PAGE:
Monday, 26 April 2021

Ways to deal with jealousy at work

When the green-eyed monster rears its head at work, it can have a serious impact on your mental wellbeing as well as creating conflict in the workplace. But how can you recognise when someone is jealous of you and what can you do to put a stop to their bullying tactics?

There are many reasons why a colleague, or even a manager may feel jealousy towards you:

  • Your appearance
  • Your success at work
  • Your popularity and relationships with other colleagues
  • You earn more money than them
  • They want your job
  • Your personal life

Initially, their jealousy might go unnoticed but the more the person compares themselves to you, resentment can quickly creep in. This can be extremely damaging to everyone involved especially if the person wants to create problems for you at work.

Dealing with a jealous colleague

To begin with, you might question yourself about whether you’re reading too much into a person’s behaviour but after a while, their jealousy will become more evident. Here are some actions you can take to nip it in the bud:

If you’ve become the subject of gossip or you’re suddenly finding yourself being excluded from work activities, you could find that the person at the centre of it all has an ulterior motive. This can be really upsetting and might make you question yourself, which can lead to feelings of rejection and loneliness.

Remember, workplace gossip and exclusion are forms of bullying and shouldn’t be tolerated. Firstly, speak to your manager about how you’re feeling, but if you prefer not to notify management straight away, try talking to the person that is instigating this behaviour. Speak calmly, try not to appear defensive and explain that you’ve noticed the rift and ask if they have a reason for acting this way. By doing this you’re showing maturity as well as letting the person know that you are aware of their actions. The chances are they might deny their jealousy, but if you suggest working together positively in the interests of the company, it could put an end to any future incidents.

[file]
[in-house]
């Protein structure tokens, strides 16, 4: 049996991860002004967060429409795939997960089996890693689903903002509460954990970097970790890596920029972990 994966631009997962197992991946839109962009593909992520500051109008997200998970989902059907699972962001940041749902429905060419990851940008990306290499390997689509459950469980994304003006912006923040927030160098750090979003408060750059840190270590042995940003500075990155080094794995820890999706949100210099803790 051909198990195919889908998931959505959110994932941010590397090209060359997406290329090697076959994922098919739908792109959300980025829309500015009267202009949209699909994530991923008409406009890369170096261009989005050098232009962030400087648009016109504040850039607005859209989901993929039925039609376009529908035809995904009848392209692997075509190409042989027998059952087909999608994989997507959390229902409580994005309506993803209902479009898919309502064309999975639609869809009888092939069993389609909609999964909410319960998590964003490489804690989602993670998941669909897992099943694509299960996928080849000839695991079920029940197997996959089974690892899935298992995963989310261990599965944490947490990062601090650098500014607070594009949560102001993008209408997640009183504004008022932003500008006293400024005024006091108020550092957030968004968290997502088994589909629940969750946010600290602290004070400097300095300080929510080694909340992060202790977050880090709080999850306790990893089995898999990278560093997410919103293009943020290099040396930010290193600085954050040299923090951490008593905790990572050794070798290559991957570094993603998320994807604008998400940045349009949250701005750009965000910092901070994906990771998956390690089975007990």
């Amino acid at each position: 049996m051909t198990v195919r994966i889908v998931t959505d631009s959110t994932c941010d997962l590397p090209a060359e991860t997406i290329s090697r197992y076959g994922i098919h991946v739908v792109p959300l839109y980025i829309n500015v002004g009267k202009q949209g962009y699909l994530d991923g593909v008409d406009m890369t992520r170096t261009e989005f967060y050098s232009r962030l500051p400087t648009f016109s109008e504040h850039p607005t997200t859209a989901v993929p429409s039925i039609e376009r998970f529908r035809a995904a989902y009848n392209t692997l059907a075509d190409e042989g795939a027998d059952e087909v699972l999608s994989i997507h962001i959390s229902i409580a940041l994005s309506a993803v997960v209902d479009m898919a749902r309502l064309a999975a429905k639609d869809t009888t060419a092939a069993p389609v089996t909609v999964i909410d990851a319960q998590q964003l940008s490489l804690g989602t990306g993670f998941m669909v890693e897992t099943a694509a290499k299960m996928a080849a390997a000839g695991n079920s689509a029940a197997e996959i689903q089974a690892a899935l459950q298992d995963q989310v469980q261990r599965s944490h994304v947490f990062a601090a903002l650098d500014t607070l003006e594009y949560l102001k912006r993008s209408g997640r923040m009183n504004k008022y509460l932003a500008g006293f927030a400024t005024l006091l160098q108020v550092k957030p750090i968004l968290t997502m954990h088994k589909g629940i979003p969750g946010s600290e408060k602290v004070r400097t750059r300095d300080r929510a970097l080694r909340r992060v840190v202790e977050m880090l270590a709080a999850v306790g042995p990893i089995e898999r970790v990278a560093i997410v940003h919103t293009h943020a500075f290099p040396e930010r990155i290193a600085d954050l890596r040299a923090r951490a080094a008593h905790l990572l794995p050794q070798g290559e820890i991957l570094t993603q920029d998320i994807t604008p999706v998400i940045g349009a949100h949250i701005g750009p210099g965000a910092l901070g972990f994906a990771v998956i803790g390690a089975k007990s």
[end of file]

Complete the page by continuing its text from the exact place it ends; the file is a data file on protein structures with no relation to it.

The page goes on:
Although you might be over the moon about a recent promotion or pay rise, not everyone will be happy to hear it! To avoid any jealous reactions from colleagues, perhaps keep the good news between yourself and close friends who are more likely to celebrate your successes.

Another great way to tackle jealous behaviour is by making the offender feel included. Everyone loves a compliment so find things that you can praise them for. Jealousy tends to be triggered by insecurity so by making them feel good about themselves, you can become their ally rather than their enemy.

Try not to take it personally

Even though it might feel as though you’re being singled out, try to understand that the person might be reacting in a certain way because they are unhappy in themselves. Try not to react negatively to their behaviour as this could add fuel to the fire and might even end up making other colleagues disrespect you. Rise above the jealousy and, if anything, take it as a compliment.

In this article published by Science Daily, it refers to a study undertaken by Joel Koopman from the University of Cincinnati Lindner College of Business who investigated the causes of envy in the workplace. It’s an interesting read and gives a deeper understanding of jealousy issues.

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